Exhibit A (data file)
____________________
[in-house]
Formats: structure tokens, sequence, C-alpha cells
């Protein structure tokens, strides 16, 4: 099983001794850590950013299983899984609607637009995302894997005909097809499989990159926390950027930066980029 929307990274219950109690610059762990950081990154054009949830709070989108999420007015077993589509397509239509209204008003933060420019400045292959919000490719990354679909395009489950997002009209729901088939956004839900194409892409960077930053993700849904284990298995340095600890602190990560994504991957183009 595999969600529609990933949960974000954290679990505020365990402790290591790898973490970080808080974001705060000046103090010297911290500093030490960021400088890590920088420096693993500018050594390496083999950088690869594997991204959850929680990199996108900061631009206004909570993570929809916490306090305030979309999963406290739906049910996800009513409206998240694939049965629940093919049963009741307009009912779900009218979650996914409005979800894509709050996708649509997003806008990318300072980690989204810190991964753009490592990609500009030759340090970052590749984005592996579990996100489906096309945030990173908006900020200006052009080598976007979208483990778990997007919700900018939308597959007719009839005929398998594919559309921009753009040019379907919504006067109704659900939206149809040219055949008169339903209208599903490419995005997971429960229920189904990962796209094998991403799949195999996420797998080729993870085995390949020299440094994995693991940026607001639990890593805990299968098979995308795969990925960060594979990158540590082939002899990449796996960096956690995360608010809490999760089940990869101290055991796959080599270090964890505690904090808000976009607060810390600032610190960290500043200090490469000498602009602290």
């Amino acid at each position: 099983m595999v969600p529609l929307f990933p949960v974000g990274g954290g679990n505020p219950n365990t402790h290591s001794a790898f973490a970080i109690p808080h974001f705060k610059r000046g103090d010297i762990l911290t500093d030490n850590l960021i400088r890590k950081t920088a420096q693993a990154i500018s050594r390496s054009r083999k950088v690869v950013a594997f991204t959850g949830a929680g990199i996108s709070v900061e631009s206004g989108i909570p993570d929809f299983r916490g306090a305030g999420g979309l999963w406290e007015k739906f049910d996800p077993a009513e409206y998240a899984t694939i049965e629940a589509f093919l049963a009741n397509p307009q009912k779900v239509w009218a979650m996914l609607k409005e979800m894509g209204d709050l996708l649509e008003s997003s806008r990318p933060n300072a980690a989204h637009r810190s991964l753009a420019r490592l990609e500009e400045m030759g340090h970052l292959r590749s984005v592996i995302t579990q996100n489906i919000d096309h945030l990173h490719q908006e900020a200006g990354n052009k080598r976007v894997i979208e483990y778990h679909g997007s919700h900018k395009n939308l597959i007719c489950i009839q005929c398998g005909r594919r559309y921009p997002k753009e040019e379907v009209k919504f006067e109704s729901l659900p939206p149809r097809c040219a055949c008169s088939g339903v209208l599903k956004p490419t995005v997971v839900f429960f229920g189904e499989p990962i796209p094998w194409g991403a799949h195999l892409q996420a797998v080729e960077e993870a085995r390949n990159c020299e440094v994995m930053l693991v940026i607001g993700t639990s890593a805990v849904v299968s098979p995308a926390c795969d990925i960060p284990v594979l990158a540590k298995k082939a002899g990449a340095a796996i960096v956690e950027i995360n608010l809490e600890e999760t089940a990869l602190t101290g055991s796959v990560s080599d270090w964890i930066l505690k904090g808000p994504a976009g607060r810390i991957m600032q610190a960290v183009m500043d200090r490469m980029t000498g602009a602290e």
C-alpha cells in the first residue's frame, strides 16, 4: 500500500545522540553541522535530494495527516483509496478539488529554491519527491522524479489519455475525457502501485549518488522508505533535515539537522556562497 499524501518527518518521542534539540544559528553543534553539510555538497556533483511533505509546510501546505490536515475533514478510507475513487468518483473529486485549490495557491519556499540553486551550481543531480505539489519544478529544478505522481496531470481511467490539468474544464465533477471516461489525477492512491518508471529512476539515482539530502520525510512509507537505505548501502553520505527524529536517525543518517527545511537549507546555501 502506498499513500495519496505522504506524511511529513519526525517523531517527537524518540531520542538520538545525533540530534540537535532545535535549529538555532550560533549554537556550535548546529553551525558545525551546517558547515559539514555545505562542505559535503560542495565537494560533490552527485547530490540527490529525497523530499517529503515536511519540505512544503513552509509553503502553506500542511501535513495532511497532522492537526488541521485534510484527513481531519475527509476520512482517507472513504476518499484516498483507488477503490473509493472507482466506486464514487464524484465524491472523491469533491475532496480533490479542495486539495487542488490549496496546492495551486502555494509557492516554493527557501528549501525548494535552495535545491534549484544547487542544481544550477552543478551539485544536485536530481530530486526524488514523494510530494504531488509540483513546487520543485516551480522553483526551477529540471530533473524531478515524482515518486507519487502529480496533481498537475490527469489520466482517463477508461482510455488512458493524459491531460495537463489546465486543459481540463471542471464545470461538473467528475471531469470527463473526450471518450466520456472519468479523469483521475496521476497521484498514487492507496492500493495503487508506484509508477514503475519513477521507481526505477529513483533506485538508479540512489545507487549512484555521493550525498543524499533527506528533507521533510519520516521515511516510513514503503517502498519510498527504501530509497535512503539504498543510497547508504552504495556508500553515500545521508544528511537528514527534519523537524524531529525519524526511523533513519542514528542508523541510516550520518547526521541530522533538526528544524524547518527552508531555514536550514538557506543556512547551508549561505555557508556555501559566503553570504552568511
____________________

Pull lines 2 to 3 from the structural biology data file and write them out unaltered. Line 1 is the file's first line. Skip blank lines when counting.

Formats: structure tokens, sequence, C-alpha cells
């Protein structure tokens, strides 16, 4: 099983001794850590950013299983899984609607637009995302894997005909097809499989990159926390950027930066980029 929307990274219950109690610059762990950081990154054009949830709070989108999420007015077993589509397509239509209204008003933060420019400045292959919000490719990354679909395009489950997002009209729901088939956004839900194409892409960077930053993700849904284990298995340095600890602190990560994504991957183009 595999969600529609990933949960974000954290679990505020365990402790290591790898973490970080808080974001705060000046103090010297911290500093030490960021400088890590920088420096693993500018050594390496083999950088690869594997991204959850929680990199996108900061631009206004909570993570929809916490306090305030979309999963406290739906049910996800009513409206998240694939049965629940093919049963009741307009009912779900009218979650996914409005979800894509709050996708649509997003806008990318300072980690989204810190991964753009490592990609500009030759340090970052590749984005592996579990996100489906096309945030990173908006900020200006052009080598976007979208483990778990997007919700900018939308597959007719009839005929398998594919559309921009753009040019379907919504006067109704659900939206149809040219055949008169339903209208599903490419995005997971429960229920189904990962796209094998991403799949195999996420797998080729993870085995390949020299440094994995693991940026607001639990890593805990299968098979995308795969990925960060594979990158540590082939002899990449796996960096956690995360608010809490999760089940990869101290055991796959080599270090964890505690904090808000976009607060810390600032610190960290500043200090490469000498602009602290």